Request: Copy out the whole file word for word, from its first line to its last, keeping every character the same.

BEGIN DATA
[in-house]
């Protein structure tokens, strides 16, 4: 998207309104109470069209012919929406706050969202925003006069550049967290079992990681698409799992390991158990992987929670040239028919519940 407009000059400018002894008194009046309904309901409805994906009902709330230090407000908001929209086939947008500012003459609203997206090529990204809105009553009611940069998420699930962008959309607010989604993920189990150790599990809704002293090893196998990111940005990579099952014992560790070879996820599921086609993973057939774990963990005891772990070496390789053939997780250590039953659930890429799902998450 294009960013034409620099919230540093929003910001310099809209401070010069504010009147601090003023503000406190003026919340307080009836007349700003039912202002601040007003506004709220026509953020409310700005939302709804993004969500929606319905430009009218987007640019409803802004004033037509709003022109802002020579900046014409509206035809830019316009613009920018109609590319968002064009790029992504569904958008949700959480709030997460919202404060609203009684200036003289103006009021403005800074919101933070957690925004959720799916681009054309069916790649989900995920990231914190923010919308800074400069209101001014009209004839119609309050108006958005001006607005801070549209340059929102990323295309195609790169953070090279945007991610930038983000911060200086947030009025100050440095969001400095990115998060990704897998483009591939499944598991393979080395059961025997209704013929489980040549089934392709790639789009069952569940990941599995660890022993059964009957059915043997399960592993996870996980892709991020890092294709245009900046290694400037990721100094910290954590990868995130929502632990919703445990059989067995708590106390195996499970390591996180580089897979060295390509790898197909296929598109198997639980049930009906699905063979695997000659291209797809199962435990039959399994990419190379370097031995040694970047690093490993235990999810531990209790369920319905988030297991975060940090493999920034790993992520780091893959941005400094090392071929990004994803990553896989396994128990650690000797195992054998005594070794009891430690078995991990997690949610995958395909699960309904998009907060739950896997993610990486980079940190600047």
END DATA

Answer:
[in-house]
């Protein structure tokens, strides 16, 4: 998207309104109470069209012919929406706050969202925003006069550049967290079992990681698409799992390991158990992987929670040239028919519940 407009000059400018002894008194009046309904309901409805994906009902709330230090407000908001929209086939947008500012003459609203997206090529990204809105009553009611940069998420699930962008959309607010989604993920189990150790599990809704002293090893196998990111940005990579099952014992560790070879996820599921086609993973057939774990963990005891772990070496390789053939997780250590039953659930890429799902998450 294009960013034409620099919230540093929003910001310099809209401070010069504010009147601090003023503000406190003026919340307080009836007349700003039912202002601040007003506004709220026509953020409310700005939302709804993004969500929606319905430009009218987007640019409803802004004033037509709003022109802002020579900046014409509206035809830019316009613009920018109609590319968002064009790029992504569904958008949700959480709030997460919202404060609203009684200036003289103006009021403005800074919101933070957690925004959720799916681009054309069916790649989900995920990231914190923010919308800074400069209101001014009209004839119609309050108006958005001006607005801070549209340059929102990323295309195609790169953070090279945007991610930038983000911060200086947030009025100050440095969001400095990115998060990704897998483009591939499944598991393979080395059961025997209704013929489980040549089934392709790639789009069952569940990941599995660890022993059964009957059915043997399960592993996870996980892709991020890092294709245009900046290694400037990721100094910290954590990868995130929502632990919703445990059989067995708590106390195996499970390591996180580089897979060295390509790898197909296929598109198997639980049930009906699905063979695997000659291209797809199962435990039959399994990419190379370097031995040694970047690093490993235990999810531990209790369920319905988030297991975060940090493999920034790993992520780091893959941005400094090392071929990004994803990553896989396994128990650690000797195992054998005594070794009891430690078995991990997690949610995958395909699960309904998009907060739950896997993610990486980079940190600047």